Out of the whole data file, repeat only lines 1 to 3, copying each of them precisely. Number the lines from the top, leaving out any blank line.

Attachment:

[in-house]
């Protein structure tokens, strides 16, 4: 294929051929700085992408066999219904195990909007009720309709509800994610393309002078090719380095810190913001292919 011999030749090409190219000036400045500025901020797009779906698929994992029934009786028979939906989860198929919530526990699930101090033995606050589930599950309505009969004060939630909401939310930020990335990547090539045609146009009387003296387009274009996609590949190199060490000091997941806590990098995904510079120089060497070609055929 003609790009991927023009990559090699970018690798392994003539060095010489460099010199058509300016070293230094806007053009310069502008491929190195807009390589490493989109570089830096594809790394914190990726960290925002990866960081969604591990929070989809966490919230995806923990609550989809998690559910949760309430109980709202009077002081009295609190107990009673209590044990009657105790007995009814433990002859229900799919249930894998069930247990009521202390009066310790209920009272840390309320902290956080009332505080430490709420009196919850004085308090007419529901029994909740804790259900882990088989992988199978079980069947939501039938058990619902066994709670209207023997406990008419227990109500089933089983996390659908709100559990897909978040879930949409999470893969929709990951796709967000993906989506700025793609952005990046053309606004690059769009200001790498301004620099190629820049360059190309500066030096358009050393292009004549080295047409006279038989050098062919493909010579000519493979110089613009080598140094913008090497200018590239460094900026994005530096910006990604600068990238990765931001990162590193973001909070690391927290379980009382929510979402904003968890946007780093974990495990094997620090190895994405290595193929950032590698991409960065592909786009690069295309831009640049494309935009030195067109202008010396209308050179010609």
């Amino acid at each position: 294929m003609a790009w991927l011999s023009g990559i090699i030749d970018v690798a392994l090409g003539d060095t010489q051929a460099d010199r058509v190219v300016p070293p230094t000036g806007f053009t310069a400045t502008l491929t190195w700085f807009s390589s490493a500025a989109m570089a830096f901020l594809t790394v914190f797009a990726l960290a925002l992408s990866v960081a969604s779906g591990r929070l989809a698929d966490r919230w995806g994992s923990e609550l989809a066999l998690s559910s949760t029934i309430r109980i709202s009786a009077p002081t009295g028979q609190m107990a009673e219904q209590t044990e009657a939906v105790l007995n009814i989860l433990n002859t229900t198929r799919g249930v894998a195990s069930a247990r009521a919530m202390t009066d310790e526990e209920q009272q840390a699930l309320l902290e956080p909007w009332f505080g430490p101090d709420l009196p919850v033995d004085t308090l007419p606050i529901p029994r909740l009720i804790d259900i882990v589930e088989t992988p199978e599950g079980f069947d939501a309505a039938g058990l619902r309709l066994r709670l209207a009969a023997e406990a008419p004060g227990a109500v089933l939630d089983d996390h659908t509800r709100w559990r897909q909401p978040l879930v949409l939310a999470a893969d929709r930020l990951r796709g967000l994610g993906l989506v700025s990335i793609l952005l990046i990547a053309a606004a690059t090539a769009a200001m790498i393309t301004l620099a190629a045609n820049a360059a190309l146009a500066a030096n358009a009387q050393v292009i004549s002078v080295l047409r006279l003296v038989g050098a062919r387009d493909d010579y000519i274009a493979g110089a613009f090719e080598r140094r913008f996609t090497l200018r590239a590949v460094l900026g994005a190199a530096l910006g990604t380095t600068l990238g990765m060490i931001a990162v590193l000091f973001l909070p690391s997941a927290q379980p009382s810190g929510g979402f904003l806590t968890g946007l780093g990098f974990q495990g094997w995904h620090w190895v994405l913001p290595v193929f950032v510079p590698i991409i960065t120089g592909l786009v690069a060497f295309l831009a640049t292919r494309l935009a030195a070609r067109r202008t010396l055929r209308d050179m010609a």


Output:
[in-house]
């Protein structure tokens, strides 16, 4: 294929051929700085992408066999219904195990909007009720309709509800994610393309002078090719380095810190913001292919 011999030749090409190219000036400045500025901020797009779906698929994992029934009786028979939906989860198929919530526990699930101090033995606050589930599950309505009969004060939630909401939310930020990335990547090539045609146009009387003296387009274009996609590949190199060490000091997941806590990098995904510079120089060497070609055929 003609790009991927023009990559090699970018690798392994003539060095010489460099010199058509300016070293230094806007053009310069502008491929190195807009390589490493989109570089830096594809790394914190990726960290925002990866960081969604591990929070989809966490919230995806923990609550989809998690559910949760309430109980709202009077002081009295609190107990009673209590044990009657105790007995009814433990002859229900799919249930894998069930247990009521202390009066310790209920009272840390309320902290956080009332505080430490709420009196919850004085308090007419529901029994909740804790259900882990088989992988199978079980069947939501039938058990619902066994709670209207023997406990008419227990109500089933089983996390659908709100559990897909978040879930949409999470893969929709990951796709967000993906989506700025793609952005990046053309606004690059769009200001790498301004620099190629820049360059190309500066030096358009050393292009004549080295047409006279038989050098062919493909010579000519493979110089613009080598140094913008090497200018590239460094900026994005530096910006990604600068990238990765931001990162590193973001909070690391927290379980009382929510979402904003968890946007780093974990495990094997620090190895994405290595193929950032590698991409960065592909786009690069295309831009640049494309935009030195067109202008010396209308050179010609």
């Amino acid at each position: 294929m003609a790009w991927l011999s023009g990559i090699i030749d970018v690798a392994l090409g003539d060095t010489q051929a460099d010199r058509v190219v300016p070293p230094t000036g806007f053009t310069a400045t502008l491929t190195w700085f807009s390589s490493a500025a989109m570089a830096f901020l594809t790394v914190f797009a990726l960290a925002l992408s990866v960081a969604s779906g591990r929070l989809a698929d966490r919230w995806g994992s923990e609550l989809a066999l998690s559910s949760t029934i309430r109980i709202s009786a009077p002081t009295g028979q609190m107990a009673e219904q209590t044990e009657a939906v105790l007995n009814i989860l433990n002859t229900t198929r799919g249930v894998a195990s069930a247990r009521a919530m202390t009066d310790e526990e209920q009272q840390a699930l309320l902290e956080p909007w009332f505080g430490p101090d709420l009196p919850v033995d004085t308090l007419p606050i529901p029994r909740l009720i804790d259900i882990v589930e088989t992988p199978e599950g079980f069947d939501a309505a039938g058990l619902r309709l066994r709670l209207a009969a023997e406990a008419p004060g227990a109500v089933l939630d089983d996390h659908t509800r709100w559990r897909q909401p978040l879930v949409l939310a999470a893969d929709r930020l990951r796709g967000l994610g993906l989506v700025s990335i793609l952005l990046i990547a053309a606004a690059t090539a769009a200001m790498i393309t301004l620099a190629a045609n820049a360059a190309l146009a500066a030096n358009a009387q050393v292009i004549s002078v080295l047409r006279l003296v038989g050098a062919r387009d493909d010579y000519i274009a493979g110089a613009f090719e080598r140094r913008f996609t090497l200018r590239a590949v460094l900026g994005a190199a530096l910006g990604t380095t600068l990238g990765m060490i931001a990162v590193l000091f973001l909070p690391s997941a927290q379980p009382s810190g929510g979402f904003l806590t968890g946007l780093g990098f974990q495990g094997w995904h620090w190895v994405l913001p290595v193929f950032v510079p590698i991409i960065t120089g592909l786009v690069a060497f295309l831009a640049t292919r494309l935009a030195a070609r067109r202008t010396l055929r209308d050179m010609a």